Pfizer's RSV vaccine shows potential to protect high-risk adults ages 18-59, widening possible use

A vaccine from Pfizer showed the potential to protect adults ages 18 to 59 who are at increased risk of getting severely sick from respiratory syncytial virus in a late stage clinical trial, the company said Tuesday.

The initial data suggests that Pfizer’s shot, known as Abrysvo, could help protect a far wider population from RSV. The jab is currently approved in the U.S., Europe, Japan and other countries for adults ages 60 and older and expectant mothers who can pass on protection to their fetuses. 

But there are no RSV shots approved worldwide for younger, high-risk adults. 

RSV causes thousands of hospitalizations and deaths among older Americans and hundreds among infants each year. The virus can also cause severe illness in younger adults with weakened immune systems or underlying chronic conditions such as asthma and diabetes.

Nearly 10% of U.S. adults ages 18 to 49 have a chronic condition that puts them at risk of severe RSV disease, according to Pfizer. That number rises to around 24% for those aged 50 to 64. 

I think about my own family and my friends who have asthma or were carrying conditions from childhood,” Dr. Iona Munjal, Pfizer’s executive director of clinical vaccine research and development, told CNBC. “That population is at risk of getting RSV every single winter … over and over again. There’s no durable immunity without vaccination.”

Munjal added that high-risk adults aged 18 to 59 are the “next logical step” after working to drop rates of RSV disease in older populations. 

The data comes as Pfizer tries to win more share of the RSV market after lagging behind GlaxoSmithKline last year. GSK’s RSV vaccine for adults ages 60 and above booked around £1.2 billion ($1.5 billion) in sales last year. Meanwhile, Pfizer’s shot recorded about $890 million in revenue in 2023. 

Pfizer said it plans to submit the data to regulatory agencies and file for an expanded approval of Abrysvo for ages 18 and up. The company did not provide any details on the timeline for those plans.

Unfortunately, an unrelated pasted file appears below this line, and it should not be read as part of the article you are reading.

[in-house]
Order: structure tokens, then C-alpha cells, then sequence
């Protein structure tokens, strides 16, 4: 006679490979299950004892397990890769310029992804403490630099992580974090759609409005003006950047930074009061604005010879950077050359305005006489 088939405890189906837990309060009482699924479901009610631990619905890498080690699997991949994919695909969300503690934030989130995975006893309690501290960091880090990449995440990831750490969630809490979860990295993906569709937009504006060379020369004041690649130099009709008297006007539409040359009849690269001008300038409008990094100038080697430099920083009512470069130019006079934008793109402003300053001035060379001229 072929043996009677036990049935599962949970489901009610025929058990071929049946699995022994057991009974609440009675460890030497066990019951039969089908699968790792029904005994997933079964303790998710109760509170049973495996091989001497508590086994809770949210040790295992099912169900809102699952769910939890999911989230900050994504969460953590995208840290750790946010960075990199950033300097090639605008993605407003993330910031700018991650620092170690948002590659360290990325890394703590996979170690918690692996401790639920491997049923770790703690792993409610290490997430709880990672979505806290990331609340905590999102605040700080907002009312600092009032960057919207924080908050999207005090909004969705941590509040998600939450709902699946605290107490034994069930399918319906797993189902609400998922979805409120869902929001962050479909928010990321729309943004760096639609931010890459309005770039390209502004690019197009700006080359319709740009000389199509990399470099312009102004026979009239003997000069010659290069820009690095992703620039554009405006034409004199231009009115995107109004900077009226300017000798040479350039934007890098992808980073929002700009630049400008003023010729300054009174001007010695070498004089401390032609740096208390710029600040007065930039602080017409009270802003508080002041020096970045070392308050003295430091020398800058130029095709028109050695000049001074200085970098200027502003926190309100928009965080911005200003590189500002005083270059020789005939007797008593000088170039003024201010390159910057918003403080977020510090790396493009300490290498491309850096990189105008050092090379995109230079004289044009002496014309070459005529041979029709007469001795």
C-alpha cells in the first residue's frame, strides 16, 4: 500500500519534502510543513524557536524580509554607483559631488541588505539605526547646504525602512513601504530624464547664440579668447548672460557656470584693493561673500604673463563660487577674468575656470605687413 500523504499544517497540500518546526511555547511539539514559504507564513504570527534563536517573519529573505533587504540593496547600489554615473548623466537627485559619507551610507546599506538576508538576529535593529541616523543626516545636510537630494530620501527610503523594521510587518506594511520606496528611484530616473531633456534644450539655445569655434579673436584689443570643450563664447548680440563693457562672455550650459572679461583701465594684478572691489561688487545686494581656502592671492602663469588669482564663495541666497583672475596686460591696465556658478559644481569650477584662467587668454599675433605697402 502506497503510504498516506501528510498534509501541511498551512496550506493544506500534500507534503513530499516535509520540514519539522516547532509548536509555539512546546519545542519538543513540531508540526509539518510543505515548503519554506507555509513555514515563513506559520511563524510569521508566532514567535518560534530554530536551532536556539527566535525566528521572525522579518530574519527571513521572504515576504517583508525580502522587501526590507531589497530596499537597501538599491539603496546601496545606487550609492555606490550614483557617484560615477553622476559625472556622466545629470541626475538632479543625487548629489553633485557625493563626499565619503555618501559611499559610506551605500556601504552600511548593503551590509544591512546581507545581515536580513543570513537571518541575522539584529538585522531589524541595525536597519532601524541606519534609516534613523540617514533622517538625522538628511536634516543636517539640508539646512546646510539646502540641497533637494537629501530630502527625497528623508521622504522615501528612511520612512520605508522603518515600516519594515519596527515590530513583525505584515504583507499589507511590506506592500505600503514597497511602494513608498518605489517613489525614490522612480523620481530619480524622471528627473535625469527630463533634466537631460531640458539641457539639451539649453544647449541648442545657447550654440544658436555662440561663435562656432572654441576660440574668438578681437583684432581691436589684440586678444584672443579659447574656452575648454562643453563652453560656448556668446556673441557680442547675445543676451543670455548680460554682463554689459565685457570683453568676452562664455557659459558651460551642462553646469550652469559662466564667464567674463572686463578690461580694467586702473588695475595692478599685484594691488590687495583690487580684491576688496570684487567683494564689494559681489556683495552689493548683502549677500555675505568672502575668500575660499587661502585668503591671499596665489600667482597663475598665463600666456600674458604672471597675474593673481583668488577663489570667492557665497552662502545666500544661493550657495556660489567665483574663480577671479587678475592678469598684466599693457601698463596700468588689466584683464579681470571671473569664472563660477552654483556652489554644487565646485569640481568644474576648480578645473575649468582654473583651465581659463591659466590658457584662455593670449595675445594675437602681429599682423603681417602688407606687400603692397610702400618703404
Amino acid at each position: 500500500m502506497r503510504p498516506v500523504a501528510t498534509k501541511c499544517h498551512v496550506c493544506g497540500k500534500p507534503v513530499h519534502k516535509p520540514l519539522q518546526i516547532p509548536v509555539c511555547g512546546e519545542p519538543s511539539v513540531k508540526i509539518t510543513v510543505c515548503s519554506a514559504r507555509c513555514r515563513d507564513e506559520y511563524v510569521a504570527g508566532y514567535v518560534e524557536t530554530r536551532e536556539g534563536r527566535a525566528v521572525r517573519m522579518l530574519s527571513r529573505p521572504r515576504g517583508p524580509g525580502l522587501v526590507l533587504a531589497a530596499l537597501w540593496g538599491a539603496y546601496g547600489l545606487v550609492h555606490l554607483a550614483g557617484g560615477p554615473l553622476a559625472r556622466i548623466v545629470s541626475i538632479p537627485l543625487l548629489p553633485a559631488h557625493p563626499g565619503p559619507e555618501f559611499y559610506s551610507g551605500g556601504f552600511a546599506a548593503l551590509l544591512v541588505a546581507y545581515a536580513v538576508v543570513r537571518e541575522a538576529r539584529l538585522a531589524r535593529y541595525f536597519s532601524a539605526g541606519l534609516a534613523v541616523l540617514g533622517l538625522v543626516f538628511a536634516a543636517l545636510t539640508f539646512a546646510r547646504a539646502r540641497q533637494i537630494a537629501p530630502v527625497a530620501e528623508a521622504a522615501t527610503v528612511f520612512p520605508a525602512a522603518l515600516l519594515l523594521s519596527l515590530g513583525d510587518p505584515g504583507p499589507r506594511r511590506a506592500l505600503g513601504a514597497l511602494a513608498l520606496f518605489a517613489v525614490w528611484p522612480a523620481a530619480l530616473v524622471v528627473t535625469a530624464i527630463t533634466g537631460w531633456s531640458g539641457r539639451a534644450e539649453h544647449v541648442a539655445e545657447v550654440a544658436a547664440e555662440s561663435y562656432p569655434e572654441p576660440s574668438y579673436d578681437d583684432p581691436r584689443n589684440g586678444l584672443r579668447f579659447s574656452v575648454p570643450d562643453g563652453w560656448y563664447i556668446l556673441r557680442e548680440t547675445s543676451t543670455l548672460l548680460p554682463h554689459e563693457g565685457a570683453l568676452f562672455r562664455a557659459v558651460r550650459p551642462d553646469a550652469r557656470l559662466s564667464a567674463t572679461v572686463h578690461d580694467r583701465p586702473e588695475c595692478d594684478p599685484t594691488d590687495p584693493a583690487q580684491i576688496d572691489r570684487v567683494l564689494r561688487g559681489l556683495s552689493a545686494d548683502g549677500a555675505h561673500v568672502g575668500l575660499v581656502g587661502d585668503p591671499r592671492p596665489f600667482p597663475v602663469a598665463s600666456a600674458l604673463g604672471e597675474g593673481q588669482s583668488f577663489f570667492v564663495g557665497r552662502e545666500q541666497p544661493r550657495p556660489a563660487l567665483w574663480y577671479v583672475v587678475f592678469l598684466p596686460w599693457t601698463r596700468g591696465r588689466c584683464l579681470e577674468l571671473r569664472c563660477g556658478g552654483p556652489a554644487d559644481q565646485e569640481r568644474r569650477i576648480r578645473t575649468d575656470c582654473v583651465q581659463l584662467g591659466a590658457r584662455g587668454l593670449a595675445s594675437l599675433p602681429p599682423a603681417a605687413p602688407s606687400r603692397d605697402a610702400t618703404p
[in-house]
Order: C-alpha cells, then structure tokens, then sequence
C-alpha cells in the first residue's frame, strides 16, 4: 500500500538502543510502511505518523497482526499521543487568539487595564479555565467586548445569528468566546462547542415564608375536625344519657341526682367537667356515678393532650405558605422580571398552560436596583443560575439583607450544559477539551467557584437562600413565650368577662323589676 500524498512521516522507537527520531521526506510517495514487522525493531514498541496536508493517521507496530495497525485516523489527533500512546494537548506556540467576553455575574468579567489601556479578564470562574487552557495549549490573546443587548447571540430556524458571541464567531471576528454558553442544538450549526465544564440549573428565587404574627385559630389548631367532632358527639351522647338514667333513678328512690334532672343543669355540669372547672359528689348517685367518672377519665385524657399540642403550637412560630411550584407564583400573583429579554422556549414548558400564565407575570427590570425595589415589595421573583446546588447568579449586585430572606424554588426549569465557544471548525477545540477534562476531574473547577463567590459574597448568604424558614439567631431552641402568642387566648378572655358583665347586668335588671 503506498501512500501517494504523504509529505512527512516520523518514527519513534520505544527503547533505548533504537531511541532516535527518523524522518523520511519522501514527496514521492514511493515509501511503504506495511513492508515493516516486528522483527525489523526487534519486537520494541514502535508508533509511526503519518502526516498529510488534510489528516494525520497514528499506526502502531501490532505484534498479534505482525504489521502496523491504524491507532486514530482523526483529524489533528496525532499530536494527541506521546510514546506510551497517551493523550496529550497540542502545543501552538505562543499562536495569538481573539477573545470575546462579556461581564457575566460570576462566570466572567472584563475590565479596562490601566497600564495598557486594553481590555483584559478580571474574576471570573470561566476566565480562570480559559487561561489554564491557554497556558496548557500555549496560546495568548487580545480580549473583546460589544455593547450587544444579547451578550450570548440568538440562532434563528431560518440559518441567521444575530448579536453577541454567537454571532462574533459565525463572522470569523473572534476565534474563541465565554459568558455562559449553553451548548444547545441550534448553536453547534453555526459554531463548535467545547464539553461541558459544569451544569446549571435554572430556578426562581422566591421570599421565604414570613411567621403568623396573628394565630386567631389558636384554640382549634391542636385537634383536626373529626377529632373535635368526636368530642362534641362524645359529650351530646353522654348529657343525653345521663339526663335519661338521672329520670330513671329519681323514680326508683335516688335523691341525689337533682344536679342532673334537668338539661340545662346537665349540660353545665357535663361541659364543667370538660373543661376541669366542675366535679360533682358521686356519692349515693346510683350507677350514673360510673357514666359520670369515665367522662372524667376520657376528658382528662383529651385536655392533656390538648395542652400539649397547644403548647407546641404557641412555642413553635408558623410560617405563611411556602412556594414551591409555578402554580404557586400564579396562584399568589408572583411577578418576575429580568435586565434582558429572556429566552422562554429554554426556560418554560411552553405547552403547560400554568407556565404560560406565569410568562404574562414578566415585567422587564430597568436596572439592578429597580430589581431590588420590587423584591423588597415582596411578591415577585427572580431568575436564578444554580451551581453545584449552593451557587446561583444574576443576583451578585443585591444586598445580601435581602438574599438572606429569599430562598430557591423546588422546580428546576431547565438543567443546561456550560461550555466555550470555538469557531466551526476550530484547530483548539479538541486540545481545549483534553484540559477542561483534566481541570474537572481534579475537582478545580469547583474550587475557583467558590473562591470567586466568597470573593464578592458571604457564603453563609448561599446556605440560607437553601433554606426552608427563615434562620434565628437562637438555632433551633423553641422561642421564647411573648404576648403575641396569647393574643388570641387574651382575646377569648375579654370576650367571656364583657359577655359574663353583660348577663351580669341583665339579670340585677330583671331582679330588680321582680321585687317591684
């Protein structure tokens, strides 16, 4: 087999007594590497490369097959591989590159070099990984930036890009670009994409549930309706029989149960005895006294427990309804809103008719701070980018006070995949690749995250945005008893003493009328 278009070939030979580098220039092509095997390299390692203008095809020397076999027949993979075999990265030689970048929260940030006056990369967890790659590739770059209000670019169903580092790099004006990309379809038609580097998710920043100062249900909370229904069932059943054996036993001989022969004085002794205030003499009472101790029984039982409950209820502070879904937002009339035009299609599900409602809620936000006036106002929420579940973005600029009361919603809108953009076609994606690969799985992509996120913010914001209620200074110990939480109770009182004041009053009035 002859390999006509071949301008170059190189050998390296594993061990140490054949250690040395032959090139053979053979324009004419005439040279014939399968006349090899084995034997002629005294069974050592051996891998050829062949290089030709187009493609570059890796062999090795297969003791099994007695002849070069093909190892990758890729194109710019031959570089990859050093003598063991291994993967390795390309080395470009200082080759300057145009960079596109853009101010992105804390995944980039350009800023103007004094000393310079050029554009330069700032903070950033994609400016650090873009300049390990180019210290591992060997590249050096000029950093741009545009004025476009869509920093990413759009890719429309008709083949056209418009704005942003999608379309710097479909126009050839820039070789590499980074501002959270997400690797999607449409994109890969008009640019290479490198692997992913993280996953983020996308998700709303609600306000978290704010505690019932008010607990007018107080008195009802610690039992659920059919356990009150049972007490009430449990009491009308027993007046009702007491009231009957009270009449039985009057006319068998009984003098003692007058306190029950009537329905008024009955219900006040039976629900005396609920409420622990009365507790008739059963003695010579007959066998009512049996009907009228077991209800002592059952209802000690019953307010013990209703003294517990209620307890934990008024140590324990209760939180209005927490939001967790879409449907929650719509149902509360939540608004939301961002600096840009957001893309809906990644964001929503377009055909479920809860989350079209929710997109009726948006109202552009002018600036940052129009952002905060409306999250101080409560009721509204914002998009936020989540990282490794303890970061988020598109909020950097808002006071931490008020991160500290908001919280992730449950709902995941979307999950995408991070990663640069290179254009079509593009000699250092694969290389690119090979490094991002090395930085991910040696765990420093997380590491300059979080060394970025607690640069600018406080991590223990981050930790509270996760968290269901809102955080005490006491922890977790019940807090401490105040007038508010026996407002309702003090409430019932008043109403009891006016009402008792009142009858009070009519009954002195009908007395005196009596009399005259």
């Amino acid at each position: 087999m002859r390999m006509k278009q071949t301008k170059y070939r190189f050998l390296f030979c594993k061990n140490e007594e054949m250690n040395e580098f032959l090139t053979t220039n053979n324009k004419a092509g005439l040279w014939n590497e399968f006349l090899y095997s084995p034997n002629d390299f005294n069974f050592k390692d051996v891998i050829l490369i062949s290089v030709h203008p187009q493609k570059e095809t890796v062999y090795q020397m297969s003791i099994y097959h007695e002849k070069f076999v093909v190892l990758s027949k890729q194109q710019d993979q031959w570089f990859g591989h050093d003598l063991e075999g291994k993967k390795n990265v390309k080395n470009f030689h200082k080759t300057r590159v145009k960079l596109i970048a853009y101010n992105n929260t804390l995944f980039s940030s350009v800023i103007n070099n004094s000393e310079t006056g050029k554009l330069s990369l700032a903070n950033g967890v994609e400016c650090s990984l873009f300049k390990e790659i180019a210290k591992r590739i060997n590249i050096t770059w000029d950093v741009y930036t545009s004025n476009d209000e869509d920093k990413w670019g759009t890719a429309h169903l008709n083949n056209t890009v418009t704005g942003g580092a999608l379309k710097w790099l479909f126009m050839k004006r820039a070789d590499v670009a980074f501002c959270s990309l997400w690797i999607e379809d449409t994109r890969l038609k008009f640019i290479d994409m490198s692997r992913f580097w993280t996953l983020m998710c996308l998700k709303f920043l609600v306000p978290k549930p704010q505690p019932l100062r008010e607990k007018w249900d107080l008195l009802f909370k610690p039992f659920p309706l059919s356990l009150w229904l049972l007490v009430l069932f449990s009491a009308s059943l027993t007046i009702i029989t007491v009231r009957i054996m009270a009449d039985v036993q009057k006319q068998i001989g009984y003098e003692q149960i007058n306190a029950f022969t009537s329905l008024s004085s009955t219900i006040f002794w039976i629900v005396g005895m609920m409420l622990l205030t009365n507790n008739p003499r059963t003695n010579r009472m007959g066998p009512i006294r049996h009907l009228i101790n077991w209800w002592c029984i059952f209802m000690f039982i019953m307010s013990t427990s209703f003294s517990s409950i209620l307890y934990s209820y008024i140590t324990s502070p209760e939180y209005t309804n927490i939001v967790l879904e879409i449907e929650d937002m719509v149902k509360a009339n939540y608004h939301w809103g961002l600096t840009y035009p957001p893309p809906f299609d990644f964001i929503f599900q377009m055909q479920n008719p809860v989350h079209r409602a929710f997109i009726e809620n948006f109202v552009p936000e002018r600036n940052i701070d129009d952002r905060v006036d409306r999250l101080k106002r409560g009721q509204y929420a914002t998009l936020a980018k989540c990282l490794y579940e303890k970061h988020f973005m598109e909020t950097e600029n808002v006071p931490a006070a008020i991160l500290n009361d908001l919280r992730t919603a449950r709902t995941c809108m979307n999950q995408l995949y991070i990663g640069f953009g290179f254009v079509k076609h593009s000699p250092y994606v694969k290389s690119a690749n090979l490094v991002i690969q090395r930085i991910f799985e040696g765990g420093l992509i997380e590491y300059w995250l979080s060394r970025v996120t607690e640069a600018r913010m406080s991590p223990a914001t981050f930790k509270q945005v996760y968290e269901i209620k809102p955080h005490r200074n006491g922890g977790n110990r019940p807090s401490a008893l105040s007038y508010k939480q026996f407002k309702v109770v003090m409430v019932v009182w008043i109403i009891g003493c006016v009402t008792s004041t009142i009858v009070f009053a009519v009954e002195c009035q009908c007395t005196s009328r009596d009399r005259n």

Pfizer also intends to present final results from the trial at an upcoming scientific conference and submit them for publication in a peer-reviewed journal. 

Initial safety and efficacy data

Pfizer said Tuesday its vaccine met the phase three trial’s main goals for efficacy and safety in high-risk adults ages 50 to 59. 

The company specifically released data on a sub-study examining nearly 700 patients who are at high risk of severe RSV due to underlying medical conditions. Pfizer expects to release data on another sub-study on roughly 200 patients with weakened immune systems later this year, Munjal told CNBC. 

A single dose of the drugmaker’s shot elicited an immune response against RSV A and RSV B, which are the two major subtypes of the virus, according to the results. 

The immune response was similar to that observed in adults 60 and above. Previous late stage research on more than 30,000 adults in that older age group found that Pfizer’s shot maintained protection against RSV across two full seasons of the virus. 

“The level of antibodies that you see after vaccination in those who are 18 to 60 are similar to those who are 60 and up,” Munjal told CNBC. She later added that it “gives you confidence that across those two populations, they’re actually responding to vaccine the same, and therefore are likely to have a similar efficacy.” 

Participants also saw a fourfold increase in their levels of protective antibodies against RSV A and RSV B one month after they received Pfizer’s shot compared to before vaccination. 

The company said patients tolerated the vaccine well in the trial. Safety data in high-risk adults ages 18 to 59 was consistent with the results in adults 60 and above, Pfizer added. 

GSK released late stage trial data in October suggesting that its shot could protect adults ages 50 to 59. 

The Food and Drug Administration in February granted “priority review” to GSK’s application to expand approval of its drug, Arexvy, to that new age group. That designation speeds up the review process for certain drugs for serious conditions. 

The FDA is expected to decide whether to approve GSK’s RSV vaccine for adults ages 50 to 59 on June 7.

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